If growth in plastic production and incineration continues, cumulative emissions by 2050 will be over 56 gigatons of CO2e, or 10–13% of the total remaining global carbon budget.  

The Global Tourism Plastics Initiative aims to stop plastic ending up as pollution while also reducing the amount of new plastic that needs to be produced. To realise this vision, tourism companies destinations commit to eliminate the plastic items they don’t need; innovate so all plastics they do need are designed to be safely reused, recycled, or composted; and circulate everything they use to keep it in the economy and out of the environment.

The Secretary-General of the World Tourism Organization, Mr. Zurab Pololikashvili, said the Global Tourism Plastics Initiative is a great opportunity for tourism companies and destinations to step forward and lead the global effort addressing plastic pollution. “Frontrunning tourism companies and destinations will set quantifiable targets as part of the Global Tourism Plastics Initiative and accelerate the transformation of the tourism sector towards more integrated solutions and circular business models,” said Mr Pololikashvili.

“We welcome the launch of the Global Tourism Plastics Initiative, led by UNEP and UNWTO, which unites the tourism sector behind this vision for a world in which plastic never becomes waste or pollution," said Gerald Naber, Programme Manager of the New Plastics Economy Global Commitment. "It will be a challenging journey, but through concerted action, we can eliminate the plastics we don't need and innovate so the plastics we do need can be safely and easily circulated – keeping them in the economy and out of the environment.”

The Global Tourism Plastics Initiative requires tourism organisations to make a set of concrete and actionable commitments by 2025: 

  • Eliminate problematic or unnecessary plastic packaging and items by 2025; 
  • Take action to move from single-use to reuse models or reusable alternatives by 2025;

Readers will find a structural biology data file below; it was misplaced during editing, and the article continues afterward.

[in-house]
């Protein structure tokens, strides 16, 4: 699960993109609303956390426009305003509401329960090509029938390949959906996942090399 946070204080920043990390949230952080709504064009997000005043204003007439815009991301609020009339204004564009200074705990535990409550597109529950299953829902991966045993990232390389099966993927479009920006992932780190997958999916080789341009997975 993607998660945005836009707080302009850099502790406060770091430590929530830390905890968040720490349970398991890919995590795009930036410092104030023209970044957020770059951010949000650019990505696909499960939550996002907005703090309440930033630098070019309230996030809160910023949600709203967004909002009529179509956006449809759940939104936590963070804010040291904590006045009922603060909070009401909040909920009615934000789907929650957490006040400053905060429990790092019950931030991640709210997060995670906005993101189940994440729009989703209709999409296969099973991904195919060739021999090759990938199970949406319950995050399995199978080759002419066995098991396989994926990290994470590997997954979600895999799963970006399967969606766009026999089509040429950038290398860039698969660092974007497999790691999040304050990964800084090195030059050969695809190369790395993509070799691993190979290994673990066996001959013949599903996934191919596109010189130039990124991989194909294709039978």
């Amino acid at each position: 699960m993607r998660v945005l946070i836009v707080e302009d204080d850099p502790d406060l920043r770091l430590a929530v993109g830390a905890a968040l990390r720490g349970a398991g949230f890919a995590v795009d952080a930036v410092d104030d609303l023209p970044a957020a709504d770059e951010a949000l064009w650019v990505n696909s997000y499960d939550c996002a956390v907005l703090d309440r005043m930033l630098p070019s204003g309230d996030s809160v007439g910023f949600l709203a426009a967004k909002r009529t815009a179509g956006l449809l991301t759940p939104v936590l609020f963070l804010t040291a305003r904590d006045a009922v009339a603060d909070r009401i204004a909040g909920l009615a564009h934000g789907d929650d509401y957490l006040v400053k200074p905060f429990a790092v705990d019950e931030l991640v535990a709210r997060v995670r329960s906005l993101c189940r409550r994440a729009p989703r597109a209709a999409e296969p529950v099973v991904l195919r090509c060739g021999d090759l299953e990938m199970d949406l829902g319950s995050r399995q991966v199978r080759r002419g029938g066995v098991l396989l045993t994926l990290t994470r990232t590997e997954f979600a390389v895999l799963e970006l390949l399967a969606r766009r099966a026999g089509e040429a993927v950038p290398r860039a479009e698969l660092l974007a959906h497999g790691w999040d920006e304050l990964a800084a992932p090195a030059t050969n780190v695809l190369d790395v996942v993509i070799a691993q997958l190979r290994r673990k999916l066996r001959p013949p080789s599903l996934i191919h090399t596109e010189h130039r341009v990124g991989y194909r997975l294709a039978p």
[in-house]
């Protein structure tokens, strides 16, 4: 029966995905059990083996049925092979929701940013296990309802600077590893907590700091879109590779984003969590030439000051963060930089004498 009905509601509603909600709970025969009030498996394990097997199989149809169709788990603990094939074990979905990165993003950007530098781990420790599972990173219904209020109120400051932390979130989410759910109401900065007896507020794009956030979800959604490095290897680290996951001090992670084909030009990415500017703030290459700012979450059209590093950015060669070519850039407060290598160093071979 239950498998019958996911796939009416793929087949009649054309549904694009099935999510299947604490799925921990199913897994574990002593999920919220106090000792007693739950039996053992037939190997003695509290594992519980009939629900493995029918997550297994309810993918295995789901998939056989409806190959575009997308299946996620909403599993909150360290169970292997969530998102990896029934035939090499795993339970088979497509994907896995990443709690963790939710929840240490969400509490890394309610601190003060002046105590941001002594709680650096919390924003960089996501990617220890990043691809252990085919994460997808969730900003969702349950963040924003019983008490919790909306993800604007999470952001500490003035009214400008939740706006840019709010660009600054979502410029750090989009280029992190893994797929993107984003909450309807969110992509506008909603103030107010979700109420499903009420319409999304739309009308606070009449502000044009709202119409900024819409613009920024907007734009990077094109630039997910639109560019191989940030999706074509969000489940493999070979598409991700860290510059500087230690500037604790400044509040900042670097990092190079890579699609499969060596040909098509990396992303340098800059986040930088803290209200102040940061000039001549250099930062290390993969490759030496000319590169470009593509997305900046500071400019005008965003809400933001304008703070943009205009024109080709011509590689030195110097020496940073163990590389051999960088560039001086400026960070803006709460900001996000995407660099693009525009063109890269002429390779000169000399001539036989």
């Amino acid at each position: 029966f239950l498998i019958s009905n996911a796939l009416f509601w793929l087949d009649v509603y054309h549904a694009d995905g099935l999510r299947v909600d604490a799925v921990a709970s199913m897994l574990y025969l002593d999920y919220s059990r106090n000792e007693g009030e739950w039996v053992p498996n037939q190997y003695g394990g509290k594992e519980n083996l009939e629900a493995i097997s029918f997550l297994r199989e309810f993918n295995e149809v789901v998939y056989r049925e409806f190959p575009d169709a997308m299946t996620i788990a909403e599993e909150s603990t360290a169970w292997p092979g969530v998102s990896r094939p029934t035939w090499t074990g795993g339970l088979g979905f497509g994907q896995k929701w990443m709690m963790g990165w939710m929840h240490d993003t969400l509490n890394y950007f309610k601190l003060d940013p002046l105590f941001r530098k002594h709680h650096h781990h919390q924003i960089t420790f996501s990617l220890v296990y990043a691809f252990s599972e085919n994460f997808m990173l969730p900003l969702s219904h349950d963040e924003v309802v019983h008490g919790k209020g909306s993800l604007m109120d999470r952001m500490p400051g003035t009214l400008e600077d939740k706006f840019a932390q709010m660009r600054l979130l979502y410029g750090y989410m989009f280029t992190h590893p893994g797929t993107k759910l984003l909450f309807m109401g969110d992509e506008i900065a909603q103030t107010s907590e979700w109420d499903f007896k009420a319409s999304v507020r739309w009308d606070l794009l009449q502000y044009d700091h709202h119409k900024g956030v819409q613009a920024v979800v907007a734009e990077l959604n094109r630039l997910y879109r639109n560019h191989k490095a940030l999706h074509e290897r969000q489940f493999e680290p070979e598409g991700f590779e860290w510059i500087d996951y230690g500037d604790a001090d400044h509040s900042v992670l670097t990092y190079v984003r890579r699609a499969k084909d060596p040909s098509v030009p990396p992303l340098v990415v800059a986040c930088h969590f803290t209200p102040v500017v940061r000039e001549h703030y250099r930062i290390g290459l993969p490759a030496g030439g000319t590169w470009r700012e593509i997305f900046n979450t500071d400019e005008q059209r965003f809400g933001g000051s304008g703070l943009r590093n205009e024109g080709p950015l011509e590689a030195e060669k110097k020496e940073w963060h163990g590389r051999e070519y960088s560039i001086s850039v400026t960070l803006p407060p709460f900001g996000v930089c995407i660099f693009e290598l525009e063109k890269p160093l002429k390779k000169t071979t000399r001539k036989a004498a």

• Engage the value chain to move towards 100% of plastic packaging to be reusable, recyclable, or compostable; 
  • Take action to increase the amount of recycled content across all plastic packaging and items used 
  • Commit to collaborate and invest to increase the recycling and composting rates for plastics 
  • Report publicly and annually on progress made towards these targets. 

By transitioning to circularity in the use of plastics, the tourism sector can make positive contributions like reducing landfill, pollution, natural resource depletion and greenhouse gas emissions; raising awareness of conservation among staff and guests to avoid single-use plastic products; influencing their suppliers to produce more sustainable alternatives to single-use plastic products; working with governments to improve local waste infrastructure and community facilities; and creating sustainable livelihoods and long-term community prosperity in harmony with nature. 

By taking serious action in a coordinated and determined manner on plastic pollution, the tourism sector can help preserve and protect the places and wildlife that make destinations worth visiting.
 

Find out more about the Global Tourism Plastics Initiative.

  • Sustainable Tourism
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Circularity, Climate Change, Plastics, Systems change, Tourism, Value chain, Waste